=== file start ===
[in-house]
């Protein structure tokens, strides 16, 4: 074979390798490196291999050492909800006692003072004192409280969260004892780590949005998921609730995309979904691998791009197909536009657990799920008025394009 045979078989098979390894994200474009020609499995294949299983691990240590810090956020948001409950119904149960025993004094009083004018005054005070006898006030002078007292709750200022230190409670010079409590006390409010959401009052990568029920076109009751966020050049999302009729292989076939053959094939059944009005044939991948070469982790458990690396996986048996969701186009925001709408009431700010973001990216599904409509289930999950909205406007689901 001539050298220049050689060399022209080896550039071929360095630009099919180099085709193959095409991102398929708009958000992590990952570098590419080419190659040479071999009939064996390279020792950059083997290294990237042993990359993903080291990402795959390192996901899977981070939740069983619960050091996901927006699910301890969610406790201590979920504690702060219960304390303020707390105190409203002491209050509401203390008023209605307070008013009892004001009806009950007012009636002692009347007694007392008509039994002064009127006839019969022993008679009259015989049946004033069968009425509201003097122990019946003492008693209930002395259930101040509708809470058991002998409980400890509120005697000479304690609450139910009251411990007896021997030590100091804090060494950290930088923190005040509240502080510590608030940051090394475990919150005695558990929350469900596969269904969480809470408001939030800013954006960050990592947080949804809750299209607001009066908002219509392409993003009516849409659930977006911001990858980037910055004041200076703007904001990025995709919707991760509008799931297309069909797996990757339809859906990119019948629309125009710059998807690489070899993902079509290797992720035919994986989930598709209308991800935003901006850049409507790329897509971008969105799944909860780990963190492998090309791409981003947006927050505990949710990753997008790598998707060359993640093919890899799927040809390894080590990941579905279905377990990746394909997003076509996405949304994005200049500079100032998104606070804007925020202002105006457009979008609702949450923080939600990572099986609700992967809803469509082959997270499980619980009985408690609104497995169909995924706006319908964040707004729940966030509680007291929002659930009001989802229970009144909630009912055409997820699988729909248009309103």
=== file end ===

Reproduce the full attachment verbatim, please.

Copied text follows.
[in-house]
């Protein structure tokens, strides 16, 4: 074979390798490196291999050492909800006692003072004192409280969260004892780590949005998921609730995309979904691998791009197909536009657990799920008025394009 045979078989098979390894994200474009020609499995294949299983691990240590810090956020948001409950119904149960025993004094009083004018005054005070006898006030002078007292709750200022230190409670010079409590006390409010959401009052990568029920076109009751966020050049999302009729292989076939053959094939059944009005044939991948070469982790458990690396996986048996969701186009925001709408009431700010973001990216599904409509289930999950909205406007689901 001539050298220049050689060399022209080896550039071929360095630009099919180099085709193959095409991102398929708009958000992590990952570098590419080419190659040479071999009939064996390279020792950059083997290294990237042993990359993903080291990402795959390192996901899977981070939740069983619960050091996901927006699910301890969610406790201590979920504690702060219960304390303020707390105190409203002491209050509401203390008023209605307070008013009892004001009806009950007012009636002692009347007694007392008509039994002064009127006839019969022993008679009259015989049946004033069968009425509201003097122990019946003492008693209930002395259930101040509708809470058991002998409980400890509120005697000479304690609450139910009251411990007896021997030590100091804090060494950290930088923190005040509240502080510590608030940051090394475990919150005695558990929350469900596969269904969480809470408001939030800013954006960050990592947080949804809750299209607001009066908002219509392409993003009516849409659930977006911001990858980037910055004041200076703007904001990025995709919707991760509008799931297309069909797996990757339809859906990119019948629309125009710059998807690489070899993902079509290797992720035919994986989930598709209308991800935003901006850049409507790329897509971008969105799944909860780990963190492998090309791409981003947006927050505990949710990753997008790598998707060359993640093919890899799927040809390894080590990941579905279905377990990746394909997003076509996405949304994005200049500079100032998104606070804007925020202002105006457009979008609702949450923080939600990572099986609700992967809803469509082959997270499980619980009985408690609104497995169909995924706006319908964040707004729940966030509680007291929002659930009001989802229970009144909630009912055409997820699988729909248009309103």